Life Without Judgment

After losing a sibling, searching for the sinkhole

A few days ago, a friend passed along a link to an article on the Huffington Post called “When a Brother Dies,” by Judith Newton. Ms. Newton says: “Even siblings we don’t see, who live differently from us, who move in their own world, may be shoring up our lives, our sense of family, our feeling of being at home in the world without our knowing it.” Although my brother and I had a closer relationship than what she describes of her relationship with her brother, much of that quote rings true to me because of the nearly 2000 miles between my home and my brother’s. That physical distance necessitated that we moved in our own worlds and lived differently. It resulted in our not seeing each oth

Keep in mind. (For the family of Lisa Adams)

Lisa Bonchek Adams lived her experience of illness On the web and in the blogosphere On Twitter In essays In poems Out loud On her own terms. Memorial Sloan Kettering has a fund in her name that will go toward solutions to metastatic breast cancer. The New York Times published her obituary. Forbes found her, and her words, beautiful. Her Twitter account has over 15,000 followers. But keep in mind: Her husband lost his wife, her children lost their mother, her brother lost his sister, her parents lost their daughter. Lisa set an example of being true to one’s self. She touched and inspired us with wit and poignancy, authenticity and reality. She created under-140-character gifts of wisdom tha

Thank you, Lisa Bonchek Adams

Readers of the cancer blog I kept before I needed to add grief to the mix -- No defeat baby, no surrender -- may recall my response to Bill Keller's NYT op-ed about Lisa Boncheck Adams, a cancer patient who chronicled her experience online via blog posts and tweets. I was astounded at his need to judge this person who, in my view, was living as authentically as any of us could wish. I am devastated that she is no longer living. However, her authenticity, her words, and her determination remain in the world and with us. This particular post of hers really resonates with me. Authenticity, indeed. And no judgment on anyone who, facing his or her own death, has needs that differ slightly or p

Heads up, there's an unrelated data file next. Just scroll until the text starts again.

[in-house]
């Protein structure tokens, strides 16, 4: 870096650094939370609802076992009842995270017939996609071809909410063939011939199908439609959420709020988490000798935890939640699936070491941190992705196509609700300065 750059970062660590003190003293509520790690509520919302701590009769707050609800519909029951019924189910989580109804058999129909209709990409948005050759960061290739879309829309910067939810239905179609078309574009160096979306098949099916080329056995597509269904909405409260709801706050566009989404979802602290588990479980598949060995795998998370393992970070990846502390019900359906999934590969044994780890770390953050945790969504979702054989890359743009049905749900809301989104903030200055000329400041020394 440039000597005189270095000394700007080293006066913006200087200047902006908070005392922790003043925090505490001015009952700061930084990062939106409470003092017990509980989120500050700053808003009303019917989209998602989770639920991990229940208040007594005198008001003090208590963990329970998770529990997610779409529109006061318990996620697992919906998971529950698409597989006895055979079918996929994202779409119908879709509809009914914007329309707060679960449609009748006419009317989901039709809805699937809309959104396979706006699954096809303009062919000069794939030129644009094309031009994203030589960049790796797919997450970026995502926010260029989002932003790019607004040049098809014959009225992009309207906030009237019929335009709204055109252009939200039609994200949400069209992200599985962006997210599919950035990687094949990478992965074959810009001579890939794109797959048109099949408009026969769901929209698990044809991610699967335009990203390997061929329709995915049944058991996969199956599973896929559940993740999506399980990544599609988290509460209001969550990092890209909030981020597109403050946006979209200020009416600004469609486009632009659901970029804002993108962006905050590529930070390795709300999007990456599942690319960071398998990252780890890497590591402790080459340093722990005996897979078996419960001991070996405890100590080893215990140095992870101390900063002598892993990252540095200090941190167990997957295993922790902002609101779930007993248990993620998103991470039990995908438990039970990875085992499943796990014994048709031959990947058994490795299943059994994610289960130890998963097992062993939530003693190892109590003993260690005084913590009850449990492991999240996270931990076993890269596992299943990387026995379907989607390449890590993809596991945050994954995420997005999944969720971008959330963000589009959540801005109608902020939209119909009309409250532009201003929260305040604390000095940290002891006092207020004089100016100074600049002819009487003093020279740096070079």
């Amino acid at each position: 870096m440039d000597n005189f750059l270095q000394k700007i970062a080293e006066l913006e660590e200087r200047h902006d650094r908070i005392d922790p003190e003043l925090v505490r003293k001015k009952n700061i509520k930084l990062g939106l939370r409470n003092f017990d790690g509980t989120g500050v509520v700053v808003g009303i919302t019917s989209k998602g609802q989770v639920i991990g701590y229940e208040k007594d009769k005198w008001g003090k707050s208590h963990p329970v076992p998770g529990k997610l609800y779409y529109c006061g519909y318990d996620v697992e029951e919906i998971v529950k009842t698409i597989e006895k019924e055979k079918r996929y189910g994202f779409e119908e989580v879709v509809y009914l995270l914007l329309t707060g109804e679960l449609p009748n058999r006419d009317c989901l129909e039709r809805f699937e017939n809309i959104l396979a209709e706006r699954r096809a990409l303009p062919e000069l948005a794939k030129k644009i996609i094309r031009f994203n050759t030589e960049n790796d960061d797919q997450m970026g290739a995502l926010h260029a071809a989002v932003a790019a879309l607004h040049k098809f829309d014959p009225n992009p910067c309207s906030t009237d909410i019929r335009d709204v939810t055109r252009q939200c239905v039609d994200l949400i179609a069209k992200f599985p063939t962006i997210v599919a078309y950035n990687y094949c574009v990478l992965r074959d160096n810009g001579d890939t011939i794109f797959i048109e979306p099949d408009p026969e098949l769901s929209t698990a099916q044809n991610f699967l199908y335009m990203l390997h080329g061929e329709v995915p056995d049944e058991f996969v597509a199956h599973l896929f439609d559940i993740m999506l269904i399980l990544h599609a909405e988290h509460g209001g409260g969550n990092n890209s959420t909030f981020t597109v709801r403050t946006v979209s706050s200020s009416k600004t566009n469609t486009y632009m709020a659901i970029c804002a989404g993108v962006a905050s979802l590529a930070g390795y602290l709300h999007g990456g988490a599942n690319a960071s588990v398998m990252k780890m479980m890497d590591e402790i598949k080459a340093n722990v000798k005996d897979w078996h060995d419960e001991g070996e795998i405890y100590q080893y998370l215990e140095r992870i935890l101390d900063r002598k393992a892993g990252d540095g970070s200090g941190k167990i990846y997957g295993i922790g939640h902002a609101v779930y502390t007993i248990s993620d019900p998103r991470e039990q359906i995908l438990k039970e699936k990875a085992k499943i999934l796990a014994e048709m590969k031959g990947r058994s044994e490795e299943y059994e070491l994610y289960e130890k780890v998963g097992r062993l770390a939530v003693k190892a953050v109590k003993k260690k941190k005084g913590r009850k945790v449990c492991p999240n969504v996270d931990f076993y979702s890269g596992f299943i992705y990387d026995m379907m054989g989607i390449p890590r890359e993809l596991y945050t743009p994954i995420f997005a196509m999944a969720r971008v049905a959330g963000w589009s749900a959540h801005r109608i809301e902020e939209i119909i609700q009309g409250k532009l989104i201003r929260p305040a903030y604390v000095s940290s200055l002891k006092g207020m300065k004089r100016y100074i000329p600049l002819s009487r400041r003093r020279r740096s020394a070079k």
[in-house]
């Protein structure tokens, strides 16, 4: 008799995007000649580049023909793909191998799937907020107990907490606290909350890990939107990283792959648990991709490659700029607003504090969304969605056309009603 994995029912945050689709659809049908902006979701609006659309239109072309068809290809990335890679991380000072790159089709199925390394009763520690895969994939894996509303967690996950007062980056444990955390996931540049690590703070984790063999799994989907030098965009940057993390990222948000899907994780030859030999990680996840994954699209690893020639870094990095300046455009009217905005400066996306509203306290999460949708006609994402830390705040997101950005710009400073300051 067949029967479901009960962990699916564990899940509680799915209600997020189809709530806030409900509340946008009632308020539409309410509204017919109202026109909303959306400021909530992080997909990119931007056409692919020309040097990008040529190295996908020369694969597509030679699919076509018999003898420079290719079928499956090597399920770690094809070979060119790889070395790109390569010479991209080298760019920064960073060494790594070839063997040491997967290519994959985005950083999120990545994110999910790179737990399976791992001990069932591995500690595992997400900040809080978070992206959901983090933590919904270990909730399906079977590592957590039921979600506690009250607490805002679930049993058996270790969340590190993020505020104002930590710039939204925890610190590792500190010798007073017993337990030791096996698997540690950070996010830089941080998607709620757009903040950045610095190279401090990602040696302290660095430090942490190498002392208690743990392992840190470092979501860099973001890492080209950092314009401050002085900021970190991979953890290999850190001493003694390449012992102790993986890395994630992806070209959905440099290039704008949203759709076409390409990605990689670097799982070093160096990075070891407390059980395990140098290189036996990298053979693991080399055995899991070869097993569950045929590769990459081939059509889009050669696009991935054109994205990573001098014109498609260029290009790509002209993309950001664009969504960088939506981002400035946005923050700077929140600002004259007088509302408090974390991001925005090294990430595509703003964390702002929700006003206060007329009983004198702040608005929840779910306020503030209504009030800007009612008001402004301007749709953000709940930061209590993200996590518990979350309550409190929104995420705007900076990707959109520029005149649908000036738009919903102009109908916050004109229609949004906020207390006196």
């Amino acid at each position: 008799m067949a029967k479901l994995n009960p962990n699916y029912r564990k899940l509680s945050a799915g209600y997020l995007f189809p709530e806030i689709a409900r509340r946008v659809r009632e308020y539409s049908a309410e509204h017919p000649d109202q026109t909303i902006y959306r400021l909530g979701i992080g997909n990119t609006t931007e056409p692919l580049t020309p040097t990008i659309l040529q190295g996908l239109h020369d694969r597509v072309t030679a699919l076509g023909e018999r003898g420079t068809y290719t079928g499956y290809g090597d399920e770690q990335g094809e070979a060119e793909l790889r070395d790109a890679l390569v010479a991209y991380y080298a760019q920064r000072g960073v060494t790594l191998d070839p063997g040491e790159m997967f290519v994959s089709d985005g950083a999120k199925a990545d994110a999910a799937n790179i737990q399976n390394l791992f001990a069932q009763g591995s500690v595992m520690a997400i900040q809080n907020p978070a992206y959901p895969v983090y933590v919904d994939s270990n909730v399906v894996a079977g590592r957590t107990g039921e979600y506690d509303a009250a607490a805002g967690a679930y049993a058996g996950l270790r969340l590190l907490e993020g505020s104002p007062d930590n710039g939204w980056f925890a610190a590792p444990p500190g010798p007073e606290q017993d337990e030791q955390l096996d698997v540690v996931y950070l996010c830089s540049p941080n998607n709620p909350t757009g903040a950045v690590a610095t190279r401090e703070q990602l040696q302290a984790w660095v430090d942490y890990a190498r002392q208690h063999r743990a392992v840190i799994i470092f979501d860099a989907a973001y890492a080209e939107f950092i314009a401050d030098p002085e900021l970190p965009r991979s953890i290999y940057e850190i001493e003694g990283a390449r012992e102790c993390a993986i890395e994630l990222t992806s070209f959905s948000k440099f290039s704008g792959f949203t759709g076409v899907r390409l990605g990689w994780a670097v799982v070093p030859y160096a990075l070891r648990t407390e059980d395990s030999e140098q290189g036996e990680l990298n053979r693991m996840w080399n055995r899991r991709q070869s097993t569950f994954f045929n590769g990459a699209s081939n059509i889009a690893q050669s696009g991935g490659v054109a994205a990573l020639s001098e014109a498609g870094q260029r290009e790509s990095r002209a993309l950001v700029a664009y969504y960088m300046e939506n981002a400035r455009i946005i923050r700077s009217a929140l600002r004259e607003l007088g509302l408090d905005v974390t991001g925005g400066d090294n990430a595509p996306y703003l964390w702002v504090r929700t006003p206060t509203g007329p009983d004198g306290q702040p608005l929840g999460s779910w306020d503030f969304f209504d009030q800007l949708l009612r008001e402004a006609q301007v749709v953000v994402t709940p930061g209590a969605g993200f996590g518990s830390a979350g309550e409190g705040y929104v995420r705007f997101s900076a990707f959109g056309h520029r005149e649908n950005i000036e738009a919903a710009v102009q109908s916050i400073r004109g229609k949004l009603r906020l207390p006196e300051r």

Hijacked

One morning last week I woke up angry and with a headache, the kind that seems to live both inside and outside of your skull, enveloping your head in a cloud of low-grade but insistent pain. I wondered why. Oddly, it still takes me a little time, when I wake up with an emotion already in progress, to understand the problem. You probably have a guess by now, having read only this far, and I’m pretty sure you are right. However, I couldn’t figure it out at first. I had to drive the kids somewhere that morning, and we had been bombarded with snow and ice over the 24 hours prior. Before I could drive my car anywhere I had to break it out of its wintry-mix casing. The scraper was proving ineffe

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